Affordable drug offers hope for preventing mother-to-child transmission of HIV.

William K Henry

Research output: Contribution to journalArticlepeer-review


This article discusses an inexpensive antiretroviral regimen that can significantly reduce mother-to-child transmission of HIV. Nevirapine, a potent and long lasting drug, was found by the Human Immunodeficiency Virus Prevention Trials Network study to be 47% effective than the short but expensive course of zidovudine (AZT). In a study conducted in Thailand, a comparison on the efficacy of nevirapine and zidovudine was done among a study population of more than 600 HIV-positive pregnant women. Half of the study population were given 2 600-mg AZT pills at the beginning of labor, 1 300-mg AZT pill every 3 hours until delivery, and twice-daily doses of 200 mg of AZT syrup for their infants for 1 week. On the other hand, the remaining half of the study population were given 1 200-mg dose of nevirapine at the beginning of labor and 1 liquid dose of 2 mg/kg for their newborns. Health of both mother and child were monitored and compared between the two groups. Findings revealed that nevirapine could reduce transmission, and the fact that it is cost-effective and affordable gives hope to the resource-constrained countries with HIV-positive pregnant women who are at risk of transmitting the virus to their infants.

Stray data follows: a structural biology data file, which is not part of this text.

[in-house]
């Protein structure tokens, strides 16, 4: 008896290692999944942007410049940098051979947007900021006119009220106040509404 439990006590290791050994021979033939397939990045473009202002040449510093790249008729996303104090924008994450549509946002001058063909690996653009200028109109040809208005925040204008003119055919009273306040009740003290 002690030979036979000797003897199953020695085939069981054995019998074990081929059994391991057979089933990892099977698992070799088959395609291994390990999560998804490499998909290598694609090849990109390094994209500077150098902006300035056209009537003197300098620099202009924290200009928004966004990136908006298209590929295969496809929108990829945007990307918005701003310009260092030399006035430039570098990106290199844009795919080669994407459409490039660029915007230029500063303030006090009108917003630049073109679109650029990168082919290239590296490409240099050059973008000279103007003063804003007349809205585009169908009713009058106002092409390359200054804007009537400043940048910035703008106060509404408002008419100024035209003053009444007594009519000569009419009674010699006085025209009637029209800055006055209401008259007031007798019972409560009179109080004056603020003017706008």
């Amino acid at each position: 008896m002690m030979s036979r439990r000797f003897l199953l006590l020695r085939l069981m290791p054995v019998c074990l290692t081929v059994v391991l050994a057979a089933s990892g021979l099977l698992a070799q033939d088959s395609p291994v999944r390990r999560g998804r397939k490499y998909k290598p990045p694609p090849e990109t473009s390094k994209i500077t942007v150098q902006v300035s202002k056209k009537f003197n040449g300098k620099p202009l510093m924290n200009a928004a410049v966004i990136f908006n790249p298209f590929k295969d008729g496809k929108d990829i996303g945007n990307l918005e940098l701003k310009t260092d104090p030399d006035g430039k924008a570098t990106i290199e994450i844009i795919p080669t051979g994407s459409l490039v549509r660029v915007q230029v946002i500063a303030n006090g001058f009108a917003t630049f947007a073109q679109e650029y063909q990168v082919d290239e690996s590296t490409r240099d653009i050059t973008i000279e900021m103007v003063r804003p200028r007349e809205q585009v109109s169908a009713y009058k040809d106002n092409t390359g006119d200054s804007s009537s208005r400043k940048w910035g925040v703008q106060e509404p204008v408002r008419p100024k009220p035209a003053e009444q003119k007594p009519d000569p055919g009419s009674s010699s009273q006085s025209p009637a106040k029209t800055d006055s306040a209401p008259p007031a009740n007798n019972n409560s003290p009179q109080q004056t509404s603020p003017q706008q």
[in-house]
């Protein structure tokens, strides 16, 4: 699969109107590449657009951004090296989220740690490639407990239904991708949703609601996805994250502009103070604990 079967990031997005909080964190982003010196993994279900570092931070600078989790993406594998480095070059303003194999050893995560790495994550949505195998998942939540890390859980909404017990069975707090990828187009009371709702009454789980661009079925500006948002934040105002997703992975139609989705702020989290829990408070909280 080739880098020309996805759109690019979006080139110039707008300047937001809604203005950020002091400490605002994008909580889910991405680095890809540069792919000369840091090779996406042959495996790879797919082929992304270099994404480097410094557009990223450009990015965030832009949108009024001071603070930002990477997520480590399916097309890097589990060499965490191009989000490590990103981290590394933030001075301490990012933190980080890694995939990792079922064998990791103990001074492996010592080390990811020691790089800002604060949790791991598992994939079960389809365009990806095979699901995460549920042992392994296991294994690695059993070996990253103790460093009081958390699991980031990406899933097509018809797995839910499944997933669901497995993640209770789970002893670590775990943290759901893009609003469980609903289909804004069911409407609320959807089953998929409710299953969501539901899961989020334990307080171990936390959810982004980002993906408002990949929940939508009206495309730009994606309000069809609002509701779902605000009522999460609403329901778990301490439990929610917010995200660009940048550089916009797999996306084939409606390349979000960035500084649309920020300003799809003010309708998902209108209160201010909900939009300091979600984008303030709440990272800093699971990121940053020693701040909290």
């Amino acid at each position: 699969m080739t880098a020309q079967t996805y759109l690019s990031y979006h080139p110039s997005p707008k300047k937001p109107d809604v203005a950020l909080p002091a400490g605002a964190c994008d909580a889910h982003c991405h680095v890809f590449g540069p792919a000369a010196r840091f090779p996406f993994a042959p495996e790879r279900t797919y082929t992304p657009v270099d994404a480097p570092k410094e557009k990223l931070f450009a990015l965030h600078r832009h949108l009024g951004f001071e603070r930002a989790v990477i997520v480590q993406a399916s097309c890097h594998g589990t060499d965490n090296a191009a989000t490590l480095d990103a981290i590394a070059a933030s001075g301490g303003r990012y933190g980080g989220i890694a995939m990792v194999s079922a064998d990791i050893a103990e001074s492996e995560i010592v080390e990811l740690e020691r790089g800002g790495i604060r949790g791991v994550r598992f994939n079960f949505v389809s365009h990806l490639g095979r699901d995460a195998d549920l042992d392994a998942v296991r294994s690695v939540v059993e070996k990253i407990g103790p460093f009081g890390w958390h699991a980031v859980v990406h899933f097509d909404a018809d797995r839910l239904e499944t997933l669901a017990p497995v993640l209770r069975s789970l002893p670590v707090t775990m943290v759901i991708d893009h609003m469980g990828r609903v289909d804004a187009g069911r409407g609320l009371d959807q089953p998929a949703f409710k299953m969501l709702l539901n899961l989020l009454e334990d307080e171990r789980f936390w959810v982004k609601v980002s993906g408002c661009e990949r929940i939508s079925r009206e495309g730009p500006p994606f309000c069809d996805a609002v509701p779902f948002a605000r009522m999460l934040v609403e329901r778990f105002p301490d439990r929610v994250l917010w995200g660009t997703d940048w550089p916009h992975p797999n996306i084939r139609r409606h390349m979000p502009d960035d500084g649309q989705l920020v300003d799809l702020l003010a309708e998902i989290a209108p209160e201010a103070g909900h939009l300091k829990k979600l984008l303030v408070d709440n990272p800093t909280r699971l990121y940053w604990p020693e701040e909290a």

Original languageEnglish (US)
Pages (from-to)15-21
Number of pages7
JournalImpact on HIV
Issue number2
StatePublished - Sep 1999


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